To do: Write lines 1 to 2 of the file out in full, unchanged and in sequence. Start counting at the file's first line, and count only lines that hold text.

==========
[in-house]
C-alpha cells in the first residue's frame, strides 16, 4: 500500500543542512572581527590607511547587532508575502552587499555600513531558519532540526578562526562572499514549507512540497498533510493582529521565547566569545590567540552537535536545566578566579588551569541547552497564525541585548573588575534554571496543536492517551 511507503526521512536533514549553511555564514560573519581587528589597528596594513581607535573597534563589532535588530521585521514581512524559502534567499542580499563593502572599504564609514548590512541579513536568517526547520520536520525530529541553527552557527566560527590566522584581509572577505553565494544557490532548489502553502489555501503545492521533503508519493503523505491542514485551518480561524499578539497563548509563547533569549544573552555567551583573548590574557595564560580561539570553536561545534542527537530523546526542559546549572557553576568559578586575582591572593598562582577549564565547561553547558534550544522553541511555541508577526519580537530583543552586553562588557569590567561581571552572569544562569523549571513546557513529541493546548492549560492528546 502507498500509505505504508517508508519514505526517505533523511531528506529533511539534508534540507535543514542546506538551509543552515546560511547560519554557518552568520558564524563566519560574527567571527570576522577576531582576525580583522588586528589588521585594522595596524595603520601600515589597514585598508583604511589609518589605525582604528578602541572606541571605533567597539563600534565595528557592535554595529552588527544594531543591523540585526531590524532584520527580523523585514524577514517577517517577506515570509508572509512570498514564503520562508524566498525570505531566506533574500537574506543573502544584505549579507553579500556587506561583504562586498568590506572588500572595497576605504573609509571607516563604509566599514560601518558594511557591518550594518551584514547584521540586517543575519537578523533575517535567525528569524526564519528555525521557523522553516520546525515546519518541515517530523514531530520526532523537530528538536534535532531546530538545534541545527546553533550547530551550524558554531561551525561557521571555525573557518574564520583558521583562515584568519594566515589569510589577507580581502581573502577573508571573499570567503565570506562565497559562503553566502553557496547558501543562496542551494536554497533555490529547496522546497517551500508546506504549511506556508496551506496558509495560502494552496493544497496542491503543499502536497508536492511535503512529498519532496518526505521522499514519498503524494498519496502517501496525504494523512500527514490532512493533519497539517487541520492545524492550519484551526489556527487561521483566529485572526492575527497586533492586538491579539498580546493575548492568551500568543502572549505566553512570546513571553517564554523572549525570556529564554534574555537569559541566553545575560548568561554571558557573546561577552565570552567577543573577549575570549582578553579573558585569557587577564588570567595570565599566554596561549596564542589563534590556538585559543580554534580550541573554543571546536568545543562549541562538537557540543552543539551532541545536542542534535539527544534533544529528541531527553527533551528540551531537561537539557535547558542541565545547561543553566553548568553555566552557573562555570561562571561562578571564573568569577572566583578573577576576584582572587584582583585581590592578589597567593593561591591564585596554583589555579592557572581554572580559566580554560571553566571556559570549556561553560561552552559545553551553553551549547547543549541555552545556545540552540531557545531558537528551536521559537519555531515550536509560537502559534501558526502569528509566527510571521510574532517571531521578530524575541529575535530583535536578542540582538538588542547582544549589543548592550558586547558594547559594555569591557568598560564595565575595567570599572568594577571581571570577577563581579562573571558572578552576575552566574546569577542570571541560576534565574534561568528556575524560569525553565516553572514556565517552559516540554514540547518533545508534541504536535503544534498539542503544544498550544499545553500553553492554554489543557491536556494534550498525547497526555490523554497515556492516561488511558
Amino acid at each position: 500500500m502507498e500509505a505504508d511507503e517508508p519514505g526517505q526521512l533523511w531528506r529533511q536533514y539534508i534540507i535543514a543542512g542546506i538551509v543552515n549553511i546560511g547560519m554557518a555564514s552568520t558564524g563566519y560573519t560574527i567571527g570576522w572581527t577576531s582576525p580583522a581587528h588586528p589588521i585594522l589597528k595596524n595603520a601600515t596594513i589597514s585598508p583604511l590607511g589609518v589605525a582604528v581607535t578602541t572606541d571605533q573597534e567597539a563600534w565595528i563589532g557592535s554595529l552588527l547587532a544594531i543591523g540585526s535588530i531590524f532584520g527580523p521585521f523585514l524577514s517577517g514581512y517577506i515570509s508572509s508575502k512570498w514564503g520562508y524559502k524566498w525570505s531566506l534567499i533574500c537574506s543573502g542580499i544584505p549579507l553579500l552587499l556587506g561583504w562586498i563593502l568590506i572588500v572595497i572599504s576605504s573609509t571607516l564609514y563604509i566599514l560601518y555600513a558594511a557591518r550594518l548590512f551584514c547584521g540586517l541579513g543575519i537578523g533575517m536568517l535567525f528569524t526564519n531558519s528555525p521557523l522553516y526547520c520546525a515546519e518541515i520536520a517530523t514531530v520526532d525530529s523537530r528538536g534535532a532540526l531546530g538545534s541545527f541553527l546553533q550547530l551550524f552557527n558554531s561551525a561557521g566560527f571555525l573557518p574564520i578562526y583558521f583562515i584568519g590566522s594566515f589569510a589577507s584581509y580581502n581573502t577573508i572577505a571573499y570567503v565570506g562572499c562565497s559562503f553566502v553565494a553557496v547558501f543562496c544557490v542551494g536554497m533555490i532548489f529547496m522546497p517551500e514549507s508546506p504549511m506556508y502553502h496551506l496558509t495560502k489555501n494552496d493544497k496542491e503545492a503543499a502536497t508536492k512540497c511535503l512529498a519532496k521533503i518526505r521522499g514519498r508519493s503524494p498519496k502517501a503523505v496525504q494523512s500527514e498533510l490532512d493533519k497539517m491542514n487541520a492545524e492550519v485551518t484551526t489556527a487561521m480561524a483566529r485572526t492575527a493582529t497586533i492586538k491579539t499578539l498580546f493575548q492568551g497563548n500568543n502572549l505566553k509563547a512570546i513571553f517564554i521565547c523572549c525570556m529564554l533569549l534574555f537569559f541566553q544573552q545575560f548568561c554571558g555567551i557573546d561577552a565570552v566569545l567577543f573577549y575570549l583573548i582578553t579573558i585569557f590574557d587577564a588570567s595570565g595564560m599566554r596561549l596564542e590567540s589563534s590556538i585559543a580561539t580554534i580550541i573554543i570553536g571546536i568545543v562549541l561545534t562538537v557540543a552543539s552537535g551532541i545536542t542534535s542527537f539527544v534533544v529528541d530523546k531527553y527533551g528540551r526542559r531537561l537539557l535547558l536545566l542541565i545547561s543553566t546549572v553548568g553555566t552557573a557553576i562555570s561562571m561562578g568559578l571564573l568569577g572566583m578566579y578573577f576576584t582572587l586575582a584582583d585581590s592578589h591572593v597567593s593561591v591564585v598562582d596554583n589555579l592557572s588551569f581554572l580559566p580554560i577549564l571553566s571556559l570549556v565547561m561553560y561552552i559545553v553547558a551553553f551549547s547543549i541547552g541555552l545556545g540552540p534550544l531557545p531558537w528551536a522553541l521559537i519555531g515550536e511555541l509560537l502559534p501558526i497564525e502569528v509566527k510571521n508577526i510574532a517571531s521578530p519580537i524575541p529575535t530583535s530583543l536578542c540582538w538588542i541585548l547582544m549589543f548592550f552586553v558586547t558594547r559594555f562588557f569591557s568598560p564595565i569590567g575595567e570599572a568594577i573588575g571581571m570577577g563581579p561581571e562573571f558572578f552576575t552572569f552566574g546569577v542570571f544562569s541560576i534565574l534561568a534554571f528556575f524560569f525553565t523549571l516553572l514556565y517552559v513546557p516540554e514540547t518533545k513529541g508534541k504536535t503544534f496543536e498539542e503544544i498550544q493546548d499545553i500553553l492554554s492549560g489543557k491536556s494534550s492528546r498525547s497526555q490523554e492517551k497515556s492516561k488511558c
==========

[in-house]
C-alpha cells in the first residue's frame, strides 16, 4: 500500500543542512572581527590607511547587532508575502552587499555600513531558519532540526578562526562572499514549507512540497498533510493582529521565547566569545590567540552537535536545566578566579588551569541547552497564525541585548573588575534554571496543536492517551 511507503526521512536533514549553511555564514560573519581587528589597528596594513581607535573597534563589532535588530521585521514581512524559502534567499542580499563593502572599504564609514548590512541579513536568517526547520520536520525530529541553527552557527566560527590566522584581509572577505553565494544557490532548489502553502489555501503545492521533503508519493503523505491542514485551518480561524499578539497563548509563547533569549544573552555567551583573548590574557595564560580561539570553536561545534542527537530523546526542559546549572557553576568559578586575582591572593598562582577549564565547561553547558534550544522553541511555541508577526519580537530583543552586553562588557569590567561581571552572569544562569523549571513546557513529541493546548492549560492528546 502507498500509505505504508517508508519514505526517505533523511531528506529533511539534508534540507535543514542546506538551509543552515546560511547560519554557518552568520558564524563566519560574527567571527570576522577576531582576525580583522588586528589588521585594522595596524595603520601600515589597514585598508583604511589609518589605525582604528578602541572606541571605533567597539563600534565595528557592535554595529552588527544594531543591523540585526531590524532584520527580523523585514524577514517577517517577506515570509508572509512570498514564503520562508524566498525570505531566506533574500537574506543573502544584505549579507553579500556587506561583504562586498568590506572588500572595497576605504573609509571607516563604509566599514560601518558594511557591518550594518551584514547584521540586517543575519537578523533575517535567525528569524526564519528555525521557523522553516520546525515546519518541515517530523514531530520526532523537530528538536534535532531546530538545534541545527546553533550547530551550524558554531561551525561557521571555525573557518574564520583558521583562515584568519594566515589569510589577507580581502581573502577573508571573499570567503565570506562565497559562503553566502553557496547558501543562496542551494536554497533555490529547496522546497517551500508546506504549511506556508496551506496558509495560502494552496493544497496542491503543499502536497508536492511535503512529498519532496518526505521522499514519498503524494498519496502517501496525504494523512500527514490532512493533519497539517487541520492545524492550519484551526489556527487561521483566529485572526492575527497586533492586538491579539498580546493575548492568551500568543502572549505566553512570546513571553517564554523572549525570556529564554534574555537569559541566553545575560548568561554571558557573546561577552565570552567577543573577549575570549582578553579573558585569557587577564588570567595570565599566554596561549596564542589563534590556538585559543580554534580550541573554543571546536568545543562549541562538537557540543552543539551532541545536542542534535539527544534533544529528541531527553527533551528540551531537561537539557535547558542541565545547561543553566553548568553555566552557573562555570561562571561562578571564573568569577572566583578573577576576584582572587584582583585581590592578589597567593593561591591564585596554583589555579592557572581554572580559566580554560571553566571556559570549556561553560561552552559545553551553553551549547547543549541555552545556545540552540531557545531558537528551536521559537519555531515550536509560537502559534501558526502569528509566527510571521510574532517571531521578530524575541529575535530583535536578542540582538538588542547582544549589543548592550558586547558594547559594555569591557568598560564595565575595567570599572568594577571581571570577577563581579562573571558572578552576575552566574546569577542570571541560576534565574534561568528556575524560569525553565516553572514556565517552559516540554514540547518533545508534541504536535503544534498539542503544544498550544499545553500553553492554554489543557491536556494534550498525547497526555490523554497515556492516561488511558